With so many options and varieties available, trying to decide between a series of printers or one networked digital copier can be a nightmare for today's office manager or equipment logistics person. Both copiers and printers produce a relatively similar paper print product for most office needs. That said, however, there are differences, and regardless of each product line's offerings and promises, each office's needs should be met on a case-by-case basis.
Printers really came into their own with the personal laser printer. However, because they weren't the half-gibberish scribbles of dot matrix or the smeared, wet mess of inkjet anymore, laser printers started off very expensive in unit price. Only high-level managers had them for a long time. Most office staff were relegated to a shared laser printer and then had to run to a copier to make multiple prints.
Today, laser printers come in compact, affordable units and can print multiple pages just about as quickly as copiers. That said, while printers are a great convenience, they do require more in the form of different toner cartridges, and they have to be set up to specific computers. Larger laser printers can be networked, but they need sufficient memory to spool everyone's orders until printing.
The modern copier today is light years ahead of the copier of 10 years ago. This is because of the mainstream push of digital copying. Whether scanned at the machine or sent as a computer file, digital copiers standardize all formats and can print them at high capacity quickly. Almost all digital copiers are set up in a network structure in an office to maximize printing efficiency, routing everyone's business to one machine that can handle it all.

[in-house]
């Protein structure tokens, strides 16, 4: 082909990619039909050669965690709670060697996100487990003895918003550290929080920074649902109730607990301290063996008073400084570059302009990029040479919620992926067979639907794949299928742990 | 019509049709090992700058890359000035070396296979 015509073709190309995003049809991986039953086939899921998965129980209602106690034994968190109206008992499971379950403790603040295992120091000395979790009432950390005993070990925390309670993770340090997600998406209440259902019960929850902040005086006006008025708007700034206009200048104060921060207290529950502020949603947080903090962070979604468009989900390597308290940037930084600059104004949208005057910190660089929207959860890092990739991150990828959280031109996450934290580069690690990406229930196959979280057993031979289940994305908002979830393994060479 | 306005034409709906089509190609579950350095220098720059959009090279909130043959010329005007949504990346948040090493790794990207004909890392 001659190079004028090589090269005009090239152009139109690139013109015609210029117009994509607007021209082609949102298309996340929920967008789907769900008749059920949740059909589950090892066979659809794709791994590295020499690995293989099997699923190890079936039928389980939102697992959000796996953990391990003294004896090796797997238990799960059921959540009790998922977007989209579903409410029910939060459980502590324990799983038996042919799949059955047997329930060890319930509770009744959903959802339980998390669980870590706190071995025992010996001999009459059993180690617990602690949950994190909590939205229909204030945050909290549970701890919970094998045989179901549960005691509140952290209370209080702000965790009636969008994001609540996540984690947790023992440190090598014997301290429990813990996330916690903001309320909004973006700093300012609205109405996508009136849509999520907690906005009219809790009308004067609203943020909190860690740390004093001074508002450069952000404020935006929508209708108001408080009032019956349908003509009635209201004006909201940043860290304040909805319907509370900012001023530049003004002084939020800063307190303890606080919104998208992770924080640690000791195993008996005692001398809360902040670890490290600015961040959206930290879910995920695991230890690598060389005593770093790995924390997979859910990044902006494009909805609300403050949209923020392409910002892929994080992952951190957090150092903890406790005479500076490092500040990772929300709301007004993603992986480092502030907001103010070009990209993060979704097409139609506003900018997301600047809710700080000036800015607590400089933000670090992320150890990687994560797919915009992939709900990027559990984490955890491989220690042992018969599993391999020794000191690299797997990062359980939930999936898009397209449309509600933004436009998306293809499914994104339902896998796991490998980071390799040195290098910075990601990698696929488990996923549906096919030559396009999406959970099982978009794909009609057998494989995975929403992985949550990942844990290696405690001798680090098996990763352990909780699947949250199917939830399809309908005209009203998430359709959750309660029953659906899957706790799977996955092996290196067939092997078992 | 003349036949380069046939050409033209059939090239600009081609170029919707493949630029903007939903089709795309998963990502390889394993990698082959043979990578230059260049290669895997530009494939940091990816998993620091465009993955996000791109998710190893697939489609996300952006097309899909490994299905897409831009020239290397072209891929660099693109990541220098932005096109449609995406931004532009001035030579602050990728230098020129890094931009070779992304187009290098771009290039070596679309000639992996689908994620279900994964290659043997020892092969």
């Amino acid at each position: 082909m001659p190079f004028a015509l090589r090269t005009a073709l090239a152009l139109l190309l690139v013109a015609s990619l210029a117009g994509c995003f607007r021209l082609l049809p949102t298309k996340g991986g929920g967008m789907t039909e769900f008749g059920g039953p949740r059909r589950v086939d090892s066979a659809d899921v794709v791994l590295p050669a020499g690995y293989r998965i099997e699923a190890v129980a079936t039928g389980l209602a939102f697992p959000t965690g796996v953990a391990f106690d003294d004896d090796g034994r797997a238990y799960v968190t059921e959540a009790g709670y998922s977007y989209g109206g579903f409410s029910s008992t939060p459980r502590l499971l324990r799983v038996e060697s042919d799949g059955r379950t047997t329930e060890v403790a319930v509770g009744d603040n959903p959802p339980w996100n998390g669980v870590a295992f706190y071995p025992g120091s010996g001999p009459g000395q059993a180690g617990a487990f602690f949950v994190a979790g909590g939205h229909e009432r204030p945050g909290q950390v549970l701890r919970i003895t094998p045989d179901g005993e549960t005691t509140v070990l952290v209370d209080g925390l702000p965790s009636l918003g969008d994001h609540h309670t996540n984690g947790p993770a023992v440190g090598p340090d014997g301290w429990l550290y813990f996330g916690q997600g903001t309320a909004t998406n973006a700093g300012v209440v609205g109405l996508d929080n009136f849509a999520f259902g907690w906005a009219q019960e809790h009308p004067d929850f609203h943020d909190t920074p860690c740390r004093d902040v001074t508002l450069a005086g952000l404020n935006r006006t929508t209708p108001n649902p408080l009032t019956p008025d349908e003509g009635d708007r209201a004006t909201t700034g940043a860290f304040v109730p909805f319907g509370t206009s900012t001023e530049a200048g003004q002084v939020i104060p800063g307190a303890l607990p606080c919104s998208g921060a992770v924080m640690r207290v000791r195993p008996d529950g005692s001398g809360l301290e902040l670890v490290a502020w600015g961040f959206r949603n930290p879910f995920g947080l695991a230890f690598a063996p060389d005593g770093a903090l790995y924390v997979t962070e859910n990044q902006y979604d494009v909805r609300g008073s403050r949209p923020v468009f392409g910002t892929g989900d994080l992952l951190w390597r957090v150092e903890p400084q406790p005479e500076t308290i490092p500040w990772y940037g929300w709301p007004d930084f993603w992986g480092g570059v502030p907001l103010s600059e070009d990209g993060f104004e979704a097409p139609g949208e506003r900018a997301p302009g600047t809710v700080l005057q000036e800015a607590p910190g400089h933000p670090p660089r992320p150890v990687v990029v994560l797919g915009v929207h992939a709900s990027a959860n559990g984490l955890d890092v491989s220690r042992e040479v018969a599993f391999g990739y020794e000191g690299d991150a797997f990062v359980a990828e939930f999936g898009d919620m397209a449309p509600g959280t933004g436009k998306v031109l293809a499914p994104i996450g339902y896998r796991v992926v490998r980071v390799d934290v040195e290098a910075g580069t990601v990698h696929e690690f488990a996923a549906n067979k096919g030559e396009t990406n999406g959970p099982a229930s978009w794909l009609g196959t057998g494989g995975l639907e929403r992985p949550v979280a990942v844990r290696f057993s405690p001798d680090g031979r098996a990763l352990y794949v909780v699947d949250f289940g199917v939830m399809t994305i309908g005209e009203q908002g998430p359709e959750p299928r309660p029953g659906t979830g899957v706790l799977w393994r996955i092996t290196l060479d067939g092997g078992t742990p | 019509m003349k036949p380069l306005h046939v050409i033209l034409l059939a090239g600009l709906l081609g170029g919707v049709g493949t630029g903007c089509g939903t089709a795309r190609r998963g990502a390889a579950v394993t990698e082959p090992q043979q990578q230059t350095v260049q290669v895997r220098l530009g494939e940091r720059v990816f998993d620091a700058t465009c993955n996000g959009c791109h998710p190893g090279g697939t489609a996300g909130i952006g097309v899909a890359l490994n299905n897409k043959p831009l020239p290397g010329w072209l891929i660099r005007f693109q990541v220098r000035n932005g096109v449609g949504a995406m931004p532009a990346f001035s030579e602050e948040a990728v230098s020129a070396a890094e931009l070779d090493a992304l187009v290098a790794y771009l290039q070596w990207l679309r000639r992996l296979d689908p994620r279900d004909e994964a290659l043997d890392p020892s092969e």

Why Use Printers at All?
Printers still offer significant personal convenience that cannot be achieved with a copier (well, it could, but the modern copiers would take up your entire office). Given their small size and convenience, printers provide great confidential printing unavailable with the networked copier. Unless you're always sprinting from the computer to the copier to pick up every print, your confidential information is going to be available to be read by anyone who picks up a hard copy off the copier output.
Printers also provide redundancy. If all your eggs are parked in a networked copier, and it breaks down, you're out of luck. With a dedicated printer, you can still get your projects produced into clean hard copy on time, while the copier repairman is busy unbending the copier window screen that was sat on overnight (again).
Vendors of both will say either product is cheaper overall than the other. Both are true or incorrect, depending what point is being discussed. Printers are cheaper up front, hands down. However, printer companies make their money on the expensive toner for printers, which can cost as much as $30 to $40 per cartridge, printing only a few hundred pages at best.
Copiers have a significant up-front cost due to their significant machinery, but their toner is inexpensive considering the thousands of pages that can be produced before replacement. And copiers can last for years, whereas printers seem to become obsolete within two to three.
If you're primarily a small, digital office, printers are more than likely the way to go. They give you low-cost printing freedom to proof documents before sending them off electronically. However, if you're a high-capacity hard copy office, such as a law firm, you'll be better served in terms of cost by a shared copier.
- Photo Credit Image by Flickr.com, courtesy of Sir Adavis
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